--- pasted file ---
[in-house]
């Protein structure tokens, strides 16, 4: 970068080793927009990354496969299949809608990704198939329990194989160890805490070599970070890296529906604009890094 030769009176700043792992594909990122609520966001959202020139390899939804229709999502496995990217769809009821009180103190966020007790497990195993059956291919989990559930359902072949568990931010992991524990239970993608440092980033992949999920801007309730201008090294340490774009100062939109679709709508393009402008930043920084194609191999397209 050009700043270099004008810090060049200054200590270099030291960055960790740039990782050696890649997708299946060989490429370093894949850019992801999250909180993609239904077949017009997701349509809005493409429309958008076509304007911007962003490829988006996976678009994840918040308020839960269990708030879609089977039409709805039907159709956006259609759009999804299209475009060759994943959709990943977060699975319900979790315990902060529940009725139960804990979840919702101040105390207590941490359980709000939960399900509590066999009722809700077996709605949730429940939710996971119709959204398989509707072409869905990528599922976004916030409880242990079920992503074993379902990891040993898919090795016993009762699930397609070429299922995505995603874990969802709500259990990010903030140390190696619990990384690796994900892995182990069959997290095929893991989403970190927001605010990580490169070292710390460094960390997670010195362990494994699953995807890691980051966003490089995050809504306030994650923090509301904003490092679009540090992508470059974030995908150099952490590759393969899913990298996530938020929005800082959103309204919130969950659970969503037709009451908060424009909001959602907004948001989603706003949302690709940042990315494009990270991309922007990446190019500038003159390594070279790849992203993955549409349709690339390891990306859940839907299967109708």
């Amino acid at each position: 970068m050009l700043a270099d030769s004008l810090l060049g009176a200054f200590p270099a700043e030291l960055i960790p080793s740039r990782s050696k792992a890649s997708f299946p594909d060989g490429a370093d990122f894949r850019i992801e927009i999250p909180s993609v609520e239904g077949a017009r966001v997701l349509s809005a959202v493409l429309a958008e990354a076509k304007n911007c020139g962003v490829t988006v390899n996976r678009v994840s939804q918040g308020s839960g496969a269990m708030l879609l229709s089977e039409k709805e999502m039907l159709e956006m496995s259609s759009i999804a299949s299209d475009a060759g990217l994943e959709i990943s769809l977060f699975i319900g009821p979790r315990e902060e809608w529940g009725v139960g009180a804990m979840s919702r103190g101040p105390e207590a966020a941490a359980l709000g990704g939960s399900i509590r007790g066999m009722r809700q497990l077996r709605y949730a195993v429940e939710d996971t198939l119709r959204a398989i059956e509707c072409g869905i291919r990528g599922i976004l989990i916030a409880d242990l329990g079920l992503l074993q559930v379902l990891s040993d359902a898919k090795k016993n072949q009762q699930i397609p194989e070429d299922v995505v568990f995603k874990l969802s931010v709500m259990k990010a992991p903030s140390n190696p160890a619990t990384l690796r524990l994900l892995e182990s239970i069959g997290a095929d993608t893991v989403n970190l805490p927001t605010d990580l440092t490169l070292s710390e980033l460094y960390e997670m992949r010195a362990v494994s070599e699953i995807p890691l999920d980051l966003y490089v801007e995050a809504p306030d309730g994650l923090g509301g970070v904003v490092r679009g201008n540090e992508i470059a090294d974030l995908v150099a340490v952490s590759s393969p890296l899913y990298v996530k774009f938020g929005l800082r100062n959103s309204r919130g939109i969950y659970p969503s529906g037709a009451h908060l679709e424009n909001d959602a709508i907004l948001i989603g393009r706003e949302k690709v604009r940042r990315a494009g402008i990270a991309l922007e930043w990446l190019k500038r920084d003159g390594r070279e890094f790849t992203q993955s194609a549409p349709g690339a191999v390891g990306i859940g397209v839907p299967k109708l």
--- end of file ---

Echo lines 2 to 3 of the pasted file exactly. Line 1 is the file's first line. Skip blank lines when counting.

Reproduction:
């Protein structure tokens, strides 16, 4: 970068080793927009990354496969299949809608990704198939329990194989160890805490070599970070890296529906604009890094 030769009176700043792992594909990122609520966001959202020139390899939804229709999502496995990217769809009821009180103190966020007790497990195993059956291919989990559930359902072949568990931010992991524990239970993608440092980033992949999920801007309730201008090294340490774009100062939109679709709508393009402008930043920084194609191999397209 050009700043270099004008810090060049200054200590270099030291960055960790740039990782050696890649997708299946060989490429370093894949850019992801999250909180993609239904077949017009997701349509809005493409429309958008076509304007911007962003490829988006996976678009994840918040308020839960269990708030879609089977039409709805039907159709956006259609759009999804299209475009060759994943959709990943977060699975319900979790315990902060529940009725139960804990979840919702101040105390207590941490359980709000939960399900509590066999009722809700077996709605949730429940939710996971119709959204398989509707072409869905990528599922976004916030409880242990079920992503074993379902990891040993898919090795016993009762699930397609070429299922995505995603874990969802709500259990990010903030140390190696619990990384690796994900892995182990069959997290095929893991989403970190927001605010990580490169070292710390460094960390997670010195362990494994699953995807890691980051966003490089995050809504306030994650923090509301904003490092679009540090992508470059974030995908150099952490590759393969899913990298996530938020929005800082959103309204919130969950659970969503037709009451908060424009909001959602907004948001989603706003949302690709940042990315494009990270991309922007990446190019500038003159390594070279790849992203993955549409349709690339390891990306859940839907299967109708």
């Amino acid at each position: 970068m050009l700043a270099d030769s004008l810090l060049g009176a200054f200590p270099a700043e030291l960055i960790p080793s740039r990782s050696k792992a890649s997708f299946p594909d060989g490429a370093d990122f894949r850019i992801e927009i999250p909180s993609v609520e239904g077949a017009r966001v997701l349509s809005a959202v493409l429309a958008e990354a076509k304007n911007c020139g962003v490829t988006v390899n996976r678009v994840s939804q918040g308020s839960g496969a269990m708030l879609l229709s089977e039409k709805e999502m039907l159709e956006m496995s259609s759009i999804a299949s299209d475009a060759g990217l994943e959709i990943s769809l977060f699975i319900g009821p979790r315990e902060e809608w529940g009725v139960g009180a804990m979840s919702r103190g101040p105390e207590a966020a941490a359980l709000g990704g939960s399900i509590r007790g066999m009722r809700q497990l077996r709605y949730a195993v429940e939710d996971t198939l119709r959204a398989i059956e509707c072409g869905i291919r990528g599922i976004l989990i916030a409880d242990l329990g079920l992503l074993q559930v379902l990891s040993d359902a898919k090795k016993n072949q009762q699930i397609p194989e070429d299922v995505v568990f995603k874990l969802s931010v709500m259990k990010a992991p903030s140390n190696p160890a619990t990384l690796r524990l994900l892995e182990s239970i069959g997290a095929d993608t893991v989403n970190l805490p927001t605010d990580l440092t490169l070292s710390e980033l460094y960390e997670m992949r010195a362990v494994s070599e699953i995807p890691l999920d980051l966003y490089v801007e995050a809504p306030d309730g994650l923090g509301g970070v904003v490092r679009g201008n540090e992508i470059a090294d974030l995908v150099a340490v952490s590759s393969p890296l899913y990298v996530k774009f938020g929005l800082r100062n959103s309204r919130g939109i969950y659970p969503s529906g037709a009451h908060l679709e424009n909001d959602a709508i907004l948001i989603g393009r706003e949302k690709v604009r940042r990315a494009g402008i990270a991309l922007e930043w990446l190019k500038r920084d003159g390594r070279e890094f790849t992203q993955s194609a549409p349709g690339a191999v390891g990306i859940g397209v839907p299967k109708l």